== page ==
When, in August 1988, the League of Communists of Serbia refused to accept the authority of the League of Communists of Yugoslavia (which had instructed it to halt nationalist street demonstrations), it drew a line under a whole historical period that had started in 1945. In this multinational and traditionally polycentric state, the Yugoslav party had provided the fundamental bond of society precisely because it had posed as a transnational force. It offered a vision of socialism not tied to any particular national ideology, but which proclaimed national equality within and a Yugoslav sovereignty without the state’s boundaries. It was already clear by the late 1950s that the continued health of the socialist project was intimately bound up with the democratization of internal political life. By the end of the 1960s, however, this option had been decisively rejected in favour of the continued monopoly of a party that was increasingly coming to represent a minority interest within society. It was in the first half of the 1980s that the party largely lost its traditional underpinning, with workers leaving the party in ever increasing numbers and instead forming strike committees—Yugoslavia today is a country gripped by continuous and permanent working-class unrest. It is above all this divergence between party and class that is putting a question-mark over Yugoslavia’s very existence as a unified state. This is because the emerging political vacuum is being filled by the politics of national chauvinism, especially in Serbia and Macedonia, often systematically fanned by incumbent party and state functionaries.

The current economic crisis in Yugoslavia has revealed the two wasted decades during which local and Federal bureaucracies were stubbornly defending their power while all around them society and the economy were crumbling, and one revolutionary ideal after another was being jettisoned in favour of an increasingly naked struggle for survival. Today, two options are on public offer in Yugoslavia. The first, associated with the Slovene party leader Milan Kucan, offers a programme—so far only for Slovenia—of a reform from above, in the direction of greater political pluralism married to a ‘mixed economy’. The second, associated with the Serbian party leader Slobodan Milosevic, clamours for an authoritarian state and speaks the language of populist nationalism. This alternative has heavily relied on ‘enemies’—finding these in the Albanian population of Yugoslavia and on the editorial boards of the country’s student and youth journals. Bureaucratic reaction, not for the first time, has donned a ‘national mask’.

A new wave of strikes, expected this autumn, coupled with the collapse of the Federal party’s authority, could bring in its wake a third option: military rule. As the example of Poland has shown, such a move would only prolong the agony. The nature of ‘the Slovene road’, and hence its capacity to offer Yugoslavia a model of change that runs counter to that of intra-national strife, is therefore of particular interest to socialists both in Yugoslavia and abroad. It is explored below in an interview with Miha Kovač, a former editor of Mladina, the weekly journal of the Association of Socialist Youth of Slovenia.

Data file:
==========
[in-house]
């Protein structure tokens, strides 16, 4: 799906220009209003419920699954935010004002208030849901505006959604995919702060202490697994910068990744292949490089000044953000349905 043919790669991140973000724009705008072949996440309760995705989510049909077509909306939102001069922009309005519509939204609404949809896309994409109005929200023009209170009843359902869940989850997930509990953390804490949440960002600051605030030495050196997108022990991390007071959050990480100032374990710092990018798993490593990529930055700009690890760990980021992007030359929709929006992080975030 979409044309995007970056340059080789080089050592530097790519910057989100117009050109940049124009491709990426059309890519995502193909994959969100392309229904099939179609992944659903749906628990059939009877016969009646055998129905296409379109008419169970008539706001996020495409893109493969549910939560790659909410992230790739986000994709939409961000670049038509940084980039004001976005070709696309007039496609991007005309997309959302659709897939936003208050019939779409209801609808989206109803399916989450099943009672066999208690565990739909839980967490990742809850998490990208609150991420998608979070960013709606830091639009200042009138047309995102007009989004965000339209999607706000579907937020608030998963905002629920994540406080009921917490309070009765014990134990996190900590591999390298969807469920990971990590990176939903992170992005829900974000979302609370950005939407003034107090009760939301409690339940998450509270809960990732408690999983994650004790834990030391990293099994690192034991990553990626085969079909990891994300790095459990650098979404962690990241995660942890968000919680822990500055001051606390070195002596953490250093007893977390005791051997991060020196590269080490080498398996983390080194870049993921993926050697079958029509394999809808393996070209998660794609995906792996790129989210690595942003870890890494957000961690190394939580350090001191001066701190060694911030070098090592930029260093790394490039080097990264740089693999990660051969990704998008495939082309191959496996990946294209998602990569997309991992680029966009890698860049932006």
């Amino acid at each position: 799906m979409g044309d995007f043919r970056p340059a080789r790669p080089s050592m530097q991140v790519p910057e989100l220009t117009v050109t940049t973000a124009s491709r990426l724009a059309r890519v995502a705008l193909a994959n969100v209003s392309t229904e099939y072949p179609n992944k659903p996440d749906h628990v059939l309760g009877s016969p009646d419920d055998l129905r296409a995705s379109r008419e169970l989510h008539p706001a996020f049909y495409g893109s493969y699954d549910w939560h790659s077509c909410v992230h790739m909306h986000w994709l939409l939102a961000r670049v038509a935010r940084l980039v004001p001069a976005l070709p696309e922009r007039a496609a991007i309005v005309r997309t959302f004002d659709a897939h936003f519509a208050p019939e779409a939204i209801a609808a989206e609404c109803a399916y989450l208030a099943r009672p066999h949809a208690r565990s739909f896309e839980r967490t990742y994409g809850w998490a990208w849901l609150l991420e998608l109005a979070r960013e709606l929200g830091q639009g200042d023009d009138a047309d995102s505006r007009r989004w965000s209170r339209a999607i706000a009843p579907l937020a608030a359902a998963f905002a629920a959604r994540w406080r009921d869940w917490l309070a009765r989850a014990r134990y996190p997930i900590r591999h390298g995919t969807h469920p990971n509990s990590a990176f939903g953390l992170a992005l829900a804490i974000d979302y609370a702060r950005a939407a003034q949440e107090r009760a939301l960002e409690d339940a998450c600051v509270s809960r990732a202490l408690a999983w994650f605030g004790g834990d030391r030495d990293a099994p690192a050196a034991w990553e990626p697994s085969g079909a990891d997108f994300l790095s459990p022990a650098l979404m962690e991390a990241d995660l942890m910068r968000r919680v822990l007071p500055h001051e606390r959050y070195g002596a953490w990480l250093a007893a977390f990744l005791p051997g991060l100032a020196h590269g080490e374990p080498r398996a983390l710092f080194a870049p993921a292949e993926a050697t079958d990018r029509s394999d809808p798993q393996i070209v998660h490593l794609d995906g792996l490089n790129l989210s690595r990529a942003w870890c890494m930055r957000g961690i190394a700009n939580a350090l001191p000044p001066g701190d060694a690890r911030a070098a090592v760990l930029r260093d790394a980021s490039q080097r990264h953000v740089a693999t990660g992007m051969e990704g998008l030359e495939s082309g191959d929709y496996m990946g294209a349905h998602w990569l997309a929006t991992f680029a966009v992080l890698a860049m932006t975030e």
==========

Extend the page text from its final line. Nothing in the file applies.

Under Kucan, the Slovene party has been confronting a lively challenge from ‘alternative’ (ecological, peace, feminist, gay, etc.) movements—as well as more orthodox appeals to nationalism articulated by the traditional intelligentsia—with a policy of ‘counter-argument’ rather than repression, thus according them a de facto recognition. The main mediator between the old and new politics has been the asys and its journal. For example, it seemed perfectly natural that the youth branch of the recently formed (May 1988) Peasant Association—the country’s first autonomous peasant organization since World War II—should join this official youth body, and that the young farmers should be welcomed by it just as in the past it had welcomed and supported other social movements from below. Mladina has, in fact, become the chief (though by no means only) spokesman for such movements, its popularity attested to by the fact that, in a republic of 1.7 million inhabitants, it has reached the enviable print-run of 80,000 copies per week.

The political ferment in Slovenia—and particularly the official toleration of explicit opposition—has caused considerable consternation in the centres of power elsewhere in the country (with the partial exception of Croatia). Mladina’s critical forays have instilled real fear in all the conservative officials accustomed to stifling criticism by recourse to more traditional methods. In the cold war now raging within the country’s political leadership, attitudes to the developments in Slovenia have become a symbolic line of divide between liberals and conservatives.